Excel Technology

Excel Technology Asia is a unit of Excel Technology Inc., a multinational corporation that owns Quantronix, Synrad, Continuum, and several other laser processing system manufacturers and optics companies. P.C. Ooi, Excel Technology Asia president, was instrumental in establishing the company in December 1999 in Penang, where many manufacturing companies in addition to most of Malaysia’s semiconductor manufacturing are located. Being a local but with experience in both the U.S. and Malaysia working for Lumonics, he understands the conservative and risk-averse nature of the local companies. This is in contrast to the highly adaptive companies in China that are very receptive to new technology (see ILS January 2003 and April 2004). Consequently, the 8500-sq-ft facility is geared towards assisting local companies in adopting lasers in manufacturing as well as selling laser systems and offering job shop services.

Ooi has a staff of 14 and a facility that is well equipped with lasers in the 100W range with wavelengths from deep ultraviolet to near infrared. Special applications systems for deep engravers and micromachining lasers are also available. The company is well equipped to optimally process most materials with an emphasis on marking applications, deep engraving, or two-axes micromachining. Bolstered by the U.S.-based technology, these systems assist the sales division to find or develop replacement laser process technology as new alternatives for traditional manufacturing processes. The need to be able to demonstrate such processes to assist decision making on new technology and the flexibility to address new laser applications later with upgrade options often justify these investments.


FIGURE 1. Deep-engraved golf club using Excel Technology system.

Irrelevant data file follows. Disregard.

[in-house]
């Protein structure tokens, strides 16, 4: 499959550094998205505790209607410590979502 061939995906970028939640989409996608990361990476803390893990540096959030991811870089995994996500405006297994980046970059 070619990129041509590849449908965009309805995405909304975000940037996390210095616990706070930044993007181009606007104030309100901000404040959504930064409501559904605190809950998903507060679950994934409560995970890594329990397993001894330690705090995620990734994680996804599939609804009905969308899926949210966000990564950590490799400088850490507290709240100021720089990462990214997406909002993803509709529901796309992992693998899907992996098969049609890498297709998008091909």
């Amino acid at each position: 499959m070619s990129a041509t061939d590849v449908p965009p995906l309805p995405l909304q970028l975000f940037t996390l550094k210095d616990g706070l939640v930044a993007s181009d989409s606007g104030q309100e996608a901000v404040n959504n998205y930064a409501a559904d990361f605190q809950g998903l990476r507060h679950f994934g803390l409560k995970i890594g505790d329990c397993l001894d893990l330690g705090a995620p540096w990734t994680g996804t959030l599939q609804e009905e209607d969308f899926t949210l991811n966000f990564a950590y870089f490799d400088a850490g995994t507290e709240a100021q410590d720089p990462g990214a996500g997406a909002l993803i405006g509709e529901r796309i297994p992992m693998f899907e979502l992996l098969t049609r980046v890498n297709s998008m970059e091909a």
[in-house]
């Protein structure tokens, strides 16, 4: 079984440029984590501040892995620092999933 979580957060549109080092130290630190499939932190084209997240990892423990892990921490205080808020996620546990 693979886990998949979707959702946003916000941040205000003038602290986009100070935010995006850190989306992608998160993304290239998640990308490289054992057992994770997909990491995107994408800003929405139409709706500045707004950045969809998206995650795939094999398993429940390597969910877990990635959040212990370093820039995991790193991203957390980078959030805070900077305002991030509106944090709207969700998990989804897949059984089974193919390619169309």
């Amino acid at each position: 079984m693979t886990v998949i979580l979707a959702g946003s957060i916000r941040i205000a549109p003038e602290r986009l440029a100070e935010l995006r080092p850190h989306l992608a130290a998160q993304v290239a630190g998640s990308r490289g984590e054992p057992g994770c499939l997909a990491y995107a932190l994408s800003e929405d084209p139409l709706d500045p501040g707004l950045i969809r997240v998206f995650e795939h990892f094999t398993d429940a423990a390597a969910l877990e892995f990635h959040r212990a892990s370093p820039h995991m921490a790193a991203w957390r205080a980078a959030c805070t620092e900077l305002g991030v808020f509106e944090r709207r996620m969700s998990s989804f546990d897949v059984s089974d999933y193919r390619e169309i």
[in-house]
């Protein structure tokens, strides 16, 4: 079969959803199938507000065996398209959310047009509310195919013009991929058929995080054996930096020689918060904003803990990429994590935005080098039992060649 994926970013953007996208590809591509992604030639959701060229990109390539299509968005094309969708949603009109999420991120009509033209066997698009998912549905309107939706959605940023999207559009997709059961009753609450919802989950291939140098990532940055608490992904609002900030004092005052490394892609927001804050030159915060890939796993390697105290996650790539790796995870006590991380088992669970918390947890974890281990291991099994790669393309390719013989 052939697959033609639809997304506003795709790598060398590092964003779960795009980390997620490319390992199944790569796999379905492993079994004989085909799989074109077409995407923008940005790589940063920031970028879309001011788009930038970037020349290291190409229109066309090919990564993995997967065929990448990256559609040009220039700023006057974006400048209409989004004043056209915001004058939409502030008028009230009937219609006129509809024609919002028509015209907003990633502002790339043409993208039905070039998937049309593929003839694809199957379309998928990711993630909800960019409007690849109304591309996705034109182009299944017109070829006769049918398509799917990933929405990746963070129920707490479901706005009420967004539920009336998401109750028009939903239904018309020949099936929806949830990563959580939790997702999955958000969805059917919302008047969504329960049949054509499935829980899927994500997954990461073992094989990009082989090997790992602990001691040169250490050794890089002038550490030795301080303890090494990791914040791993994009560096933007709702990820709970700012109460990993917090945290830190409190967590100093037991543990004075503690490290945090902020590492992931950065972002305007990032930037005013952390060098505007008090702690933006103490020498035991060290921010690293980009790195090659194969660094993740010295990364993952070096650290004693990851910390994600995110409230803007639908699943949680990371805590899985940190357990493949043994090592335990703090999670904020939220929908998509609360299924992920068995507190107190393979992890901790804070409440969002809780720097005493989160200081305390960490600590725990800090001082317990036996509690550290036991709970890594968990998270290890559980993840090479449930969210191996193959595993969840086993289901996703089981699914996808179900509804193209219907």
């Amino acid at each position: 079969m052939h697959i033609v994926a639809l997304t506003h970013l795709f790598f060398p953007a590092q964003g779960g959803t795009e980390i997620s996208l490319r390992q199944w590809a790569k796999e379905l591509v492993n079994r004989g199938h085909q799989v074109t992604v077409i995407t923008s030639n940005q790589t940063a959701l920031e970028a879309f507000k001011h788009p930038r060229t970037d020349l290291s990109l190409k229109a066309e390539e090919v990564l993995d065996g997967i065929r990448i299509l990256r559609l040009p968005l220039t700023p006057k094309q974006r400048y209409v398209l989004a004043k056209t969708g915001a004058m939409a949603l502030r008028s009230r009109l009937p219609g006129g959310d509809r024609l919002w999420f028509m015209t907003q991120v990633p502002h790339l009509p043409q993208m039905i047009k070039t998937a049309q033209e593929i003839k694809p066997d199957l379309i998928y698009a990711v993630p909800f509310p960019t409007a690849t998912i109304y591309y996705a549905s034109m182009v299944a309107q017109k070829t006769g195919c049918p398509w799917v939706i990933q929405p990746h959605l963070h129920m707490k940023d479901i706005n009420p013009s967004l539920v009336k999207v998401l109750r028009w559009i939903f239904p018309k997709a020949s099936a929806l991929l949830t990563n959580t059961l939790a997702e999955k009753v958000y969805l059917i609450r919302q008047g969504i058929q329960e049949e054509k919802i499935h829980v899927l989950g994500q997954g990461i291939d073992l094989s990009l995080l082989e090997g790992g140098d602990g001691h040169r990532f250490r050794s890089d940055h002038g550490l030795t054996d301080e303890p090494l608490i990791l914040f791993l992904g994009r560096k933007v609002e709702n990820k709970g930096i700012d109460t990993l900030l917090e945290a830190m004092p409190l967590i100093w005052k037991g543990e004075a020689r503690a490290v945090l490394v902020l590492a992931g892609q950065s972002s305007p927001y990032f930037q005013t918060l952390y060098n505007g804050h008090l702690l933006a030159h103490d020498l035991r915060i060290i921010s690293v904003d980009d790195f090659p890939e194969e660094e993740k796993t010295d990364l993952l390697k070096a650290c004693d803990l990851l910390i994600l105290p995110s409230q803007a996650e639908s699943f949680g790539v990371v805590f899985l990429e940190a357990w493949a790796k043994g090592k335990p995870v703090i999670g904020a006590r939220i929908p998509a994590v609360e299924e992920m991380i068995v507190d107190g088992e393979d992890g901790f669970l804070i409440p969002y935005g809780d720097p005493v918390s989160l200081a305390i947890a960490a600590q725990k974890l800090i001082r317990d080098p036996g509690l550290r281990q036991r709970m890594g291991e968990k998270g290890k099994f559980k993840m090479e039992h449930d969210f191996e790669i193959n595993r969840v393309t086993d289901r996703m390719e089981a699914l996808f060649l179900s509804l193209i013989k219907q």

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According to Ooi, the facility also offers laser job shop services to potential entrepreneurs if they are unable to incorporate laser-related processes in their manufactured products because their startup volumes are inconsistent, or because their existing facility lacks the infrastructure or the semi-skilled resources necessary to own and maintain a laser. “We provide opportunity to entrepreneurs, who fear investing in new process technology, to be exposed to the technology without taking the risk of investment,” he says.

A satellite 1800-sq-ft operation with process evaluation capability, marketing and sales, technical support, and job shop capabilities in Kuala Lumpur started operation in late March. According to Ooi, “Excel Technology Asia’s role in providing unique facilities to promote and advance lasers in manufacturing in Southeast Asia and China is our way of becoming the best laser solution provider in Asia-the bridge between Asian manufacturers and western cutting-edge solutions.”


FIGURE 2. A successful application islaser processed automotive dashboard buttons.
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He commented that marking is the major market in Malaysia addressing diverse manufacturing fields. Deep engraving is a developing market with the availability of higher power and intensities (see Figure 1). Other applications like photomask repair, in which Quantronix is well established, are concentrated in Taiwan, Singapore, Japan, and more recently China, these countries having the bulk of the semiconductor manufacturing. Examples of recent successful and high (quantity) output applications include two-dimensional matrix marking of disk drive components for traceability and engraving part or serial numbers on miniature model cars where a single Nd:YAG marking system, running three shifts, marks 50,000 parts/day. Another successful application is the ablation of automotive panel buttons for illuminated display found in the front instrumentation panel (see Figure 2).